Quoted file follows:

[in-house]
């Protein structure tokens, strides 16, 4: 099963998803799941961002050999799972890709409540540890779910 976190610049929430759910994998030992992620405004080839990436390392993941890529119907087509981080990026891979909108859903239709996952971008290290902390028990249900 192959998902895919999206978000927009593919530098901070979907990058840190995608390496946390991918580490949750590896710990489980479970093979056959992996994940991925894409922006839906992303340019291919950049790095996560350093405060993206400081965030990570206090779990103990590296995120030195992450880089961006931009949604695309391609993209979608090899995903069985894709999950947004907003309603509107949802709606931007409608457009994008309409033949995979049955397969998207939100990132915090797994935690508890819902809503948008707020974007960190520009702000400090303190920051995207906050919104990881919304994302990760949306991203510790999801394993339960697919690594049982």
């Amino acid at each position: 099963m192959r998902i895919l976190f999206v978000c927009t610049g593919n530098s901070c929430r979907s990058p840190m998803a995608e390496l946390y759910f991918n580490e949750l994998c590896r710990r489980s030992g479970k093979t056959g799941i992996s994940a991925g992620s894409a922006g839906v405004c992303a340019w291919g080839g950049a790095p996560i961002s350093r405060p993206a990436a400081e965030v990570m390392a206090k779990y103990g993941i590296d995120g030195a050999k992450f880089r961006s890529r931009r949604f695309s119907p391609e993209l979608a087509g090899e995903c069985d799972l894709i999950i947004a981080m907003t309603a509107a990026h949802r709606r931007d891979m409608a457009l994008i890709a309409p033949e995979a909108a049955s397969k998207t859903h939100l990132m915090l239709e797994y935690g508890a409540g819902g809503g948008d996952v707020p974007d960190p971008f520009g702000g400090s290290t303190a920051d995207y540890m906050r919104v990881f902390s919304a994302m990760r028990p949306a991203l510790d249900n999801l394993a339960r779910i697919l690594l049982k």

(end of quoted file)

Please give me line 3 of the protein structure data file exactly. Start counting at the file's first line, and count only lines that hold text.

């Amino acid at each position: 099963m192959r998902i895919l976190f999206v978000c927009t610049g593919n530098s901070c929430r979907s990058p840190m998803a995608e390496l946390y759910f991918n580490e949750l994998c590896r710990r489980s030992g479970k093979t056959g799941i992996s994940a991925g992620s894409a922006g839906v405004c992303a340019w291919g080839g950049a790095p996560i961002s350093r405060p993206a990436a400081e965030v990570m390392a206090k779990y103990g993941i590296d995120g030195a050999k992450f880089r961006s890529r931009r949604f695309s119907p391609e993209l979608a087509g090899e995903c069985d799972l894709i999950i947004a981080m907003t309603a509107a990026h949802r709606r931007d891979m409608a457009l994008i890709a309409p033949e995979a909108a049955s397969k998207t859903h939100l990132m915090l239709e797994y935690g508890a409540g819902g809503g948008d996952v707020p974007d960190p971008f520009g702000g400090s290290t303190a920051d995207y540890m906050r919104v990881f902390s919304a994302m990760r028990p949306a991203l510790d249900n999801l394993a339960r779910i697919l690594l049982k």